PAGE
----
The report includes demographic and income data about custodial parents and details child support income for custodial parents living below poverty levels. The poverty rate of custodial-mother families in 2015 (29.2 percent) was significantly higher than the poverty rate for custodial-father families (16.7 percent). Of the 1.6 million custodial parents with incomes below the poverty level who were supposed to receive child support in 2015, 39.2 percent received full payments.
Highlights from the report:
·        About half (50.2 percent) of all 13.6 million custodial parents had either legal or informal child support agreements. Custodial mothers were more likely to have agreements     (52.7 percent) than custodial fathers (39.6 percent).
·        The aggregate amount of child support due in 2015 was $33.7 billion, a decrease of $14.0 billion from 2003.
·        About 60 percent of the child support due in 2015 was reported as received, averaging $3,447 per year per custodial parent who was due support.
This data comes from the Child Support Supplement to the April 2016 Current Population Survey (CPS). The CPS provides demographic information about custodial parents, as well as child support and other income or program data for the 2015 calendar year.

Wednesday, February 7, 2018

Regional Labor Force Trends in New York State

From Program on Applied Demographics at Cornell University, prepared by Elizabeth (Jade) Womak, Research Support Specialist
The objective of this white paper is to expand on the September 2017 “Labor Force Trends in New York State” report authored by the Office of the New York State Comptroller, and to highlight its findings in regards to the 10 Economic Development Regions of New York State. The September report’s key findings are that 1) the labor force for New York State has been decreasing and 2) there has been a surge in participation of older individuals (65+ years and older) in the labor force.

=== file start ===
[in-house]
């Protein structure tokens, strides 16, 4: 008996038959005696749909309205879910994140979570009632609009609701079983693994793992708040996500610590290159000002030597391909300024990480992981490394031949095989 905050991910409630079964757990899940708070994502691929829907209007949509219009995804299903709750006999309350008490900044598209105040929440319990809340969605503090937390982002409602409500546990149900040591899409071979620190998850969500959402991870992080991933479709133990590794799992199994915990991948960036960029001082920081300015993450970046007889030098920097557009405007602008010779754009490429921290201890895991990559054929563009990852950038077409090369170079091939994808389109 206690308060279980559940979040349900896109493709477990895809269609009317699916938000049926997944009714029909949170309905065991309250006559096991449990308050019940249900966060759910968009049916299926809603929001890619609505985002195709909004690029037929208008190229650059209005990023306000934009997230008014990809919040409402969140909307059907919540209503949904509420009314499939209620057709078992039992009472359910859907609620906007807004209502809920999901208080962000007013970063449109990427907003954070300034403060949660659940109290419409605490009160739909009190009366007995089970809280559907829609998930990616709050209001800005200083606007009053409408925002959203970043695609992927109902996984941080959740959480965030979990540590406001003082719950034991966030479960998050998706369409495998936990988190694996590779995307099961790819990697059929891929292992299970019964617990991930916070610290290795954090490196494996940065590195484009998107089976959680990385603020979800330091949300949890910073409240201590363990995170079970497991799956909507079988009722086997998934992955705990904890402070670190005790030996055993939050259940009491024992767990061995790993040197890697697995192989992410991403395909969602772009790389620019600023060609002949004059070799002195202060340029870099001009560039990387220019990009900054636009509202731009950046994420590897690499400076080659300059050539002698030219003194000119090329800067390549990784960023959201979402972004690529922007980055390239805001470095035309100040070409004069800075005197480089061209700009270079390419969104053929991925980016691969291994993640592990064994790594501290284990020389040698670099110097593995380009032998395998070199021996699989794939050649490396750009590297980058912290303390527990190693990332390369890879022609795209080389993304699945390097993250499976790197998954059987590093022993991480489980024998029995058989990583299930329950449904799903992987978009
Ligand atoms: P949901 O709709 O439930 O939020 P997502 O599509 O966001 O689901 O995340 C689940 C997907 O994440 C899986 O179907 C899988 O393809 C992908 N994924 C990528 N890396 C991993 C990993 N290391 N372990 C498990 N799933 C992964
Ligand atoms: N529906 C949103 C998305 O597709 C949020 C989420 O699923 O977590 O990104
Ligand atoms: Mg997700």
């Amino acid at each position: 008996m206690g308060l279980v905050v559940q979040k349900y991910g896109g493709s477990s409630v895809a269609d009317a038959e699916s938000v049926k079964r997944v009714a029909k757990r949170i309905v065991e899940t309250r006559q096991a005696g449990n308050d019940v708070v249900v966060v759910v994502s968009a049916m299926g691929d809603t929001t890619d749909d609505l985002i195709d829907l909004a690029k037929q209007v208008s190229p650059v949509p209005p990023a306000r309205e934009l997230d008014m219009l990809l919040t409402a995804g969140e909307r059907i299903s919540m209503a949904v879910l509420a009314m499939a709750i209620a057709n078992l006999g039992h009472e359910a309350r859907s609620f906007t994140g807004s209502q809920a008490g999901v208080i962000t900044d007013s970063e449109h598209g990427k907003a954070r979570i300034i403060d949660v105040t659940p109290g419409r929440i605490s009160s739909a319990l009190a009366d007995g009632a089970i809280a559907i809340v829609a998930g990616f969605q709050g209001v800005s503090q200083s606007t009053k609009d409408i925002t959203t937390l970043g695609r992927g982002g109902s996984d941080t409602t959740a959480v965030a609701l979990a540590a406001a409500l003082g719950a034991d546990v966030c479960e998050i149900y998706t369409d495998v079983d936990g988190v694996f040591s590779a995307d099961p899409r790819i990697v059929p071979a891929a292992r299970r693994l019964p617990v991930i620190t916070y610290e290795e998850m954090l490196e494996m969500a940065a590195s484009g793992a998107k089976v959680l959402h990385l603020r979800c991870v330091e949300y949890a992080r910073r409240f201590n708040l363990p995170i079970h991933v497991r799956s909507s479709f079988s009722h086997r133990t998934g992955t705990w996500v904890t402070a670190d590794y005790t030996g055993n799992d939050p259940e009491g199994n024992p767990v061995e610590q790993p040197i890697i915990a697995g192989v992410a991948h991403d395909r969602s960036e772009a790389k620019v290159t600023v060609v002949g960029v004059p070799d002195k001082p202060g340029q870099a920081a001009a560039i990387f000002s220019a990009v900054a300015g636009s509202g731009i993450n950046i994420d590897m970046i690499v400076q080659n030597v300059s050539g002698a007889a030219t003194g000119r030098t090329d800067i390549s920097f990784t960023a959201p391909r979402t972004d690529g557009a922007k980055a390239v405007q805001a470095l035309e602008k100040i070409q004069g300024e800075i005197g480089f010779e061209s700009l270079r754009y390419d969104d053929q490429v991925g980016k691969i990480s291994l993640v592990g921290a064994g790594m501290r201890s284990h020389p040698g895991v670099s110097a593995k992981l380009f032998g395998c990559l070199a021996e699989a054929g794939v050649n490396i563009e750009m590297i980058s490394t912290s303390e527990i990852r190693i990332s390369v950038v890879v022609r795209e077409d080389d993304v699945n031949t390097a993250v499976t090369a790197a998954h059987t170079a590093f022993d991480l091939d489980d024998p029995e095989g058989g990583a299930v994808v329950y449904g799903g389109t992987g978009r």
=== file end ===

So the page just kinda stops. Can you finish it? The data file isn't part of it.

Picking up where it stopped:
This white paper will discuss Finding 1, which is notably prevalent in 5 of the 10 Economic Development Regions. Additionally, this white paper will discuss Finding 2 by exploring changes in population growth and labor force shares of “aged-out”prime working age individuals (65+). Unlike the September 2017 report, this paper has a focus on examining labor force trends by Economic Development Region.



U.S. Census Bureau Finalizes 2020 Census Residence Criteria

The U.S. Census Bureau is required by Article I, Section 2 of the U.S. Constitution to conduct the decennial census in order to be able to apportion seats in the U.S. House of Representatives among the states. To that end, it is crucial to count everyone in the right place during the decennial census.
The Census Bureau released a decision memo and posted a Federal Register publication that is available for public inspection that explains where people will be counted in the 2020 Census. The “residence criteria” are based on the concept of “usual residence,” the place where a person lives and sleeps most of the time. This place is not necessarily the same as the person’s voting residence or legal residence.
The 2020 Census Residence Criteria and Residence Situations provide guidelines for counting people in various residence situations including military, college students, and people living in various types of group quarters.
See the decision memoFederal Register publication or press kit for more information.